Many Probiotics Contain Antibiotic Resistant Bacteria. Plus: Number of Live Bacteria is up to 95% Below Label Claims
|Probiotics under urgently needed scrutiny - This is the first study to test for antibiotic resistances and to highlight the discrepan- cy between label claims and the actual number of live bacteria in supplements.|
Unfortunately, this important truth is rarely mentioned in the edutainment articles on probiotics in the laypress and sales pitches you will find all over the Internet.
Another thing, even you may not have thought about yet is however the potential occurrence of antibiotic resistances among the bazillions of bacteria in your allegedly healthy probiotic supplements.
A group of people who thought of this hitherto overlooked problem are researchers from the King Abdullah University of Science and Technology in Saudi Arabia and the UCSI University in Malaysia (Wong. 2015). In their recent paper in the scientific journal Nutrition Journal, the international group of researchers are the first to highlight a previously ignored problem i.e. the possibility that certain genes that make bacteria resistant to antibiotics "could transfer to pathogens sharing the same intestinal habitat" - an event that is, as the scientists rightly point out, "conceivable considering the fact that dietary supplements contain high amounts of often heterogeneous populations of probiotics" and could thus "confer pathogens protection against commonly-used drugs" (Wong. 2015).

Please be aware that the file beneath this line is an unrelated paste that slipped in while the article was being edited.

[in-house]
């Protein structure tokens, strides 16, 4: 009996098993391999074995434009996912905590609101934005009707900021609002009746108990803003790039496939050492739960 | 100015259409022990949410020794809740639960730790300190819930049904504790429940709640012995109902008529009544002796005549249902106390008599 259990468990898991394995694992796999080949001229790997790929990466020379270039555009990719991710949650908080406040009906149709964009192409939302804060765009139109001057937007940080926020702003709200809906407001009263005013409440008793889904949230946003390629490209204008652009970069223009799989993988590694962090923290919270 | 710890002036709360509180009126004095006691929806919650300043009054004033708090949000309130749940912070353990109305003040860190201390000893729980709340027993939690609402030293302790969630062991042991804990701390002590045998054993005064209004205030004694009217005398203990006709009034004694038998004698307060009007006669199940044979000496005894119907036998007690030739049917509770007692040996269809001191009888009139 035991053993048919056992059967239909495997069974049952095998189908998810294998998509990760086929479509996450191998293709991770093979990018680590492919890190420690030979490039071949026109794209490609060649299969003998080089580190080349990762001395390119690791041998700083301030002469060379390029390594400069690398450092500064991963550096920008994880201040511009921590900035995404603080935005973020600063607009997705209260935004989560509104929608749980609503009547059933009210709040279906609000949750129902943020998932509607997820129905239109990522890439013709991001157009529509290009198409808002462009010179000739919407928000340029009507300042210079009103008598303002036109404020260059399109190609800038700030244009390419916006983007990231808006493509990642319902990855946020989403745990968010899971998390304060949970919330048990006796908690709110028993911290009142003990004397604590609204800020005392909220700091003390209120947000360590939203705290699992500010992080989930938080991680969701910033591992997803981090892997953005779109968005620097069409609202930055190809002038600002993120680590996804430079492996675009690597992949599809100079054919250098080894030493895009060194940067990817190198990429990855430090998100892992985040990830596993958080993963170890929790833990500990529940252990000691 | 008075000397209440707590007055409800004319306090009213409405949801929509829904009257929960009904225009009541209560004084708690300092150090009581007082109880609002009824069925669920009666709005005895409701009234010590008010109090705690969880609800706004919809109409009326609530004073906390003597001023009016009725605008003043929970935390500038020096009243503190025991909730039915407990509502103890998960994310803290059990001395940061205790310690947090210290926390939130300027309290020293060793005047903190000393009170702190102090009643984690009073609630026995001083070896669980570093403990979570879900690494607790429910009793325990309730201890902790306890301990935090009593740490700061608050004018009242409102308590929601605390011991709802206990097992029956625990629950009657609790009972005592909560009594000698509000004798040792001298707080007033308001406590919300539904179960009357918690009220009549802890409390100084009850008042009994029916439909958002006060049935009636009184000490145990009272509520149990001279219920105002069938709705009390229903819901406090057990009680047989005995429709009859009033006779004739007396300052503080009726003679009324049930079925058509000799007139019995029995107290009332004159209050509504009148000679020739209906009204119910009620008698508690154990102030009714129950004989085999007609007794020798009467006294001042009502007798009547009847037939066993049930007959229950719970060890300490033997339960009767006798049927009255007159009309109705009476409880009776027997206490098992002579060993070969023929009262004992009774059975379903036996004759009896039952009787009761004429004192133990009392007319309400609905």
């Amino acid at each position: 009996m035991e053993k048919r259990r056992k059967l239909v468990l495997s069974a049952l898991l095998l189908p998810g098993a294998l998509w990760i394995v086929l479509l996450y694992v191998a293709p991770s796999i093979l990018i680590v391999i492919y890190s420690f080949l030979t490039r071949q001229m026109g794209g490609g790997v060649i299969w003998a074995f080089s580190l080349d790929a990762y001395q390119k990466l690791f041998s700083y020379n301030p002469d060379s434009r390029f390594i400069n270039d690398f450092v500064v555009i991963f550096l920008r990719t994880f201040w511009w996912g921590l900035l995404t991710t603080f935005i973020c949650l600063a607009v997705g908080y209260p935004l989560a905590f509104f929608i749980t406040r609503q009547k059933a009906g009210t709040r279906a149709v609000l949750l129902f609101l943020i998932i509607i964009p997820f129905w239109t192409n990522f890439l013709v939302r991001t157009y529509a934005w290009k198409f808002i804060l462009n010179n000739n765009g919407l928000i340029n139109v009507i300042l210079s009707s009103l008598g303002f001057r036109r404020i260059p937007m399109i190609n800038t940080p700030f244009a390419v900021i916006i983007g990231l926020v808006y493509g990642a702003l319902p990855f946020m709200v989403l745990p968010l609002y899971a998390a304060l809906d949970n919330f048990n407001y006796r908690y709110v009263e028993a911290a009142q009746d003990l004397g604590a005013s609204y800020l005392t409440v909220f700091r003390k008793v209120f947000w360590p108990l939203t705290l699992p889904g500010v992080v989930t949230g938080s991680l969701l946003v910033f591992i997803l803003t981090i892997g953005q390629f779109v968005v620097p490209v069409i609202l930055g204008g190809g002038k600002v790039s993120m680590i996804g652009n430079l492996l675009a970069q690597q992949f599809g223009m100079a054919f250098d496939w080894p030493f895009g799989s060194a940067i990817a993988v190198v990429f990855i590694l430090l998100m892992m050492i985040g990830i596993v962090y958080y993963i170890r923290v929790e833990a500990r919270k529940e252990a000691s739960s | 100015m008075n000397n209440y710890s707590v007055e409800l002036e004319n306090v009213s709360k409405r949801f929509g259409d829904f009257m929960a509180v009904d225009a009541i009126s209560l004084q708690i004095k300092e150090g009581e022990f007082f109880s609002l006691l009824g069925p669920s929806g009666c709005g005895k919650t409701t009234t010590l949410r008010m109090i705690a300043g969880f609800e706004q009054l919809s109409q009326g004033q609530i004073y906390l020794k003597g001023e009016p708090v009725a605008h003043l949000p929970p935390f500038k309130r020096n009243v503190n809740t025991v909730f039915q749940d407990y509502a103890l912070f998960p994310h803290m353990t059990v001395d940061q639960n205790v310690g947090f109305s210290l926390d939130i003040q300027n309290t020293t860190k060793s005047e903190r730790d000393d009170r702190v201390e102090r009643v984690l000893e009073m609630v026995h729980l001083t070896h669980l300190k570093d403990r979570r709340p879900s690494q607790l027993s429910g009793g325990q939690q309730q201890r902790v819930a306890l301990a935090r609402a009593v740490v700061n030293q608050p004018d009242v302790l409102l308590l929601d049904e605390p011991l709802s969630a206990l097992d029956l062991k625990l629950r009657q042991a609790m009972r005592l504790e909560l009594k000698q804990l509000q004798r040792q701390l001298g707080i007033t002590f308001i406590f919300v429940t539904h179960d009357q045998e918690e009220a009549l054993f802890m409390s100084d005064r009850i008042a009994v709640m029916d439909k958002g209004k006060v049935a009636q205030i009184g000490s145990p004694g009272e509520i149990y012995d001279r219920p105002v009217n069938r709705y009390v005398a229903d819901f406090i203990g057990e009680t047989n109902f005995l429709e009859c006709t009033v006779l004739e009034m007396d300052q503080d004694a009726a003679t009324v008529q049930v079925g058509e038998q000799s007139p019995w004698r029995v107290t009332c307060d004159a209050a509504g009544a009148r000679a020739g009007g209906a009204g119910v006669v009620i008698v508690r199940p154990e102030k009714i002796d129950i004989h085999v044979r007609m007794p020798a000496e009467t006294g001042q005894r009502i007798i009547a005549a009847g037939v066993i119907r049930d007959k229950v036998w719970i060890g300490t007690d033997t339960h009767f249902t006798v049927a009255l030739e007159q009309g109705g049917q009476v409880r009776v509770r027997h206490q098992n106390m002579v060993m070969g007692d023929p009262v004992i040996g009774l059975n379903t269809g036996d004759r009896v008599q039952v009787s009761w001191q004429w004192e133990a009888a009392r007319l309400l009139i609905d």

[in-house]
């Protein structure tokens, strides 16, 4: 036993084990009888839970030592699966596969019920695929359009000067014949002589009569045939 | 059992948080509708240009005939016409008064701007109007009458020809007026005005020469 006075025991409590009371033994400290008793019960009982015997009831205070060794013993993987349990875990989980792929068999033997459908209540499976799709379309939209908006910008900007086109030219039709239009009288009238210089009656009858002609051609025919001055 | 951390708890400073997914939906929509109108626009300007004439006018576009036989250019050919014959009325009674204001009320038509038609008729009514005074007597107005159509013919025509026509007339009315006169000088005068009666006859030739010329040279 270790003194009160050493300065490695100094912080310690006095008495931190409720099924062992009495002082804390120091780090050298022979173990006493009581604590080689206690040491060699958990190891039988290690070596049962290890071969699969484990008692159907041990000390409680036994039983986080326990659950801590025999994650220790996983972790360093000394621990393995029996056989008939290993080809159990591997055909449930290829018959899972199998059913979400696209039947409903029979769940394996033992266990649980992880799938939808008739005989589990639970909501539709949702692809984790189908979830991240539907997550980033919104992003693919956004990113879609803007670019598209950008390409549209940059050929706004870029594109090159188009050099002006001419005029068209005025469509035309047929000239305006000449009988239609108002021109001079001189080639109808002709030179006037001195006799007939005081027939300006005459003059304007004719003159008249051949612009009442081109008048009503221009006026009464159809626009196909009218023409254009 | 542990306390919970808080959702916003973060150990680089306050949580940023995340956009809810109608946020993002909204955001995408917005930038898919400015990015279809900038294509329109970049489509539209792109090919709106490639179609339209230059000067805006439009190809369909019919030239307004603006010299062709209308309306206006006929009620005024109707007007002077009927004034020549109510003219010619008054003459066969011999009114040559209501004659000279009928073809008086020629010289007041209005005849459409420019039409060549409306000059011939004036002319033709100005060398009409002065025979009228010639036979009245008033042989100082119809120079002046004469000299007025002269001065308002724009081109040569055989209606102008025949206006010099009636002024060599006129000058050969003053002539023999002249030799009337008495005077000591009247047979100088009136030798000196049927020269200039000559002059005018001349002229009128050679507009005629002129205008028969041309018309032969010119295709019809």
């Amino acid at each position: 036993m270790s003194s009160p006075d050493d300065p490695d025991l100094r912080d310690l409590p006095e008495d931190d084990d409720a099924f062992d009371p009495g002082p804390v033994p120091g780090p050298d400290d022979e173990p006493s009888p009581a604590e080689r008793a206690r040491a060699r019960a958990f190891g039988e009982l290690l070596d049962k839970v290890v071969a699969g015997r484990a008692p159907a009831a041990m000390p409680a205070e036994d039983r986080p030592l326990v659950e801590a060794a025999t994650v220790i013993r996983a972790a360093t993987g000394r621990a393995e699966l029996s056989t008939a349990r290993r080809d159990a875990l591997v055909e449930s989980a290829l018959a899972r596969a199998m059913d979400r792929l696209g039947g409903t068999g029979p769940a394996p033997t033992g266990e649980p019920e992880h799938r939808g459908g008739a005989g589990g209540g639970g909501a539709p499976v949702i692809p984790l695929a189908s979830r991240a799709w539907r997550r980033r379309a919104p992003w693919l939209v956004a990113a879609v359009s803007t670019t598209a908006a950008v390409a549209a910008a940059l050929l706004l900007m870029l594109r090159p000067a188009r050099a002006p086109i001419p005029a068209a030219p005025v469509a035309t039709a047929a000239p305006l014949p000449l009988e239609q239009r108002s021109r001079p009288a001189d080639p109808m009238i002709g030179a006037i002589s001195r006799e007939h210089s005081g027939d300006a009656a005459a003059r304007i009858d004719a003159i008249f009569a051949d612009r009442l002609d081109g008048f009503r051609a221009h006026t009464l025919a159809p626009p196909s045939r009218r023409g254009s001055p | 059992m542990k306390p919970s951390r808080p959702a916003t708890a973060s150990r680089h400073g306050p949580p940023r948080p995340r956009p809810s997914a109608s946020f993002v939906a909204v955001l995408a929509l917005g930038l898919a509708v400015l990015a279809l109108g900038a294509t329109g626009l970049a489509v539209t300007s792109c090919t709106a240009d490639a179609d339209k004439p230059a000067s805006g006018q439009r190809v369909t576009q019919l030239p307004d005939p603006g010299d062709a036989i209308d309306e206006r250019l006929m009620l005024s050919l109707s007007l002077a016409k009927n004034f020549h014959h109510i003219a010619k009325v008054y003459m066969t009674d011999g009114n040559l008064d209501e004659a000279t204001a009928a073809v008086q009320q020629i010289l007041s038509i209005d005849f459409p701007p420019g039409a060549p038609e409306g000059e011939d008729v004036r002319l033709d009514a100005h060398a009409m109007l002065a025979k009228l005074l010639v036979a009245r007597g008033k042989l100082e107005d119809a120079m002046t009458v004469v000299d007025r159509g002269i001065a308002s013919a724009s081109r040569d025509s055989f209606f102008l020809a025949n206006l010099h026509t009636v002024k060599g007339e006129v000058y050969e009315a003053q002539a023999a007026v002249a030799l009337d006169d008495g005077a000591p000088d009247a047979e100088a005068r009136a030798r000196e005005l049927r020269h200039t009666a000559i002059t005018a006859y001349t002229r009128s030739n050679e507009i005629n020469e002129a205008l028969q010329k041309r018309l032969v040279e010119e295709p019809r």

MRSA in your probiotic supplements?
Against that background and in view of the numerous reports of antibiotic resistant probiotics in food and biological sources, the antibiogram of probiotics from dietary supplements remains elusive.
|Figure 1: Petri dishes from the antibiotic test (top). If the antibiotics still worked on the bacteria in the probiotics, they all should be dead. As you can see (in the graph, as well), that's by no means the case (Wong. 2015).|Even probiotics that help weight loss, could transfer antibiotic resistances.
- Several batches of probiotics from four different brands were also resistant towards streptomycin, aztreonam, gentamycin and / or ciprofloxacin antibiotics (this includes the US and Austrian products, i.e. Cn and Bn, respectively)
- The fifth brand showed a unique resistance towards gentamycin, strepto- mycin and ciprofloxacin antibiotics.
You're not getting what you're paying for!
The problem with antibiotic resistances is yet not the only intriguing result of Wang's study. The researchers analyses also revealed that you're not just getting more (albeit unwanted) ingredients that you're paying for, they also found a significant discrepancy between the enumerated viable bacteria amounts and the claims of the manufacturers.
- Wong, Aloysius, et al. "Detection of antibiotic resistance in probiotics of dietary supplements." Nutrition journal 14.1 (2015): 1-6.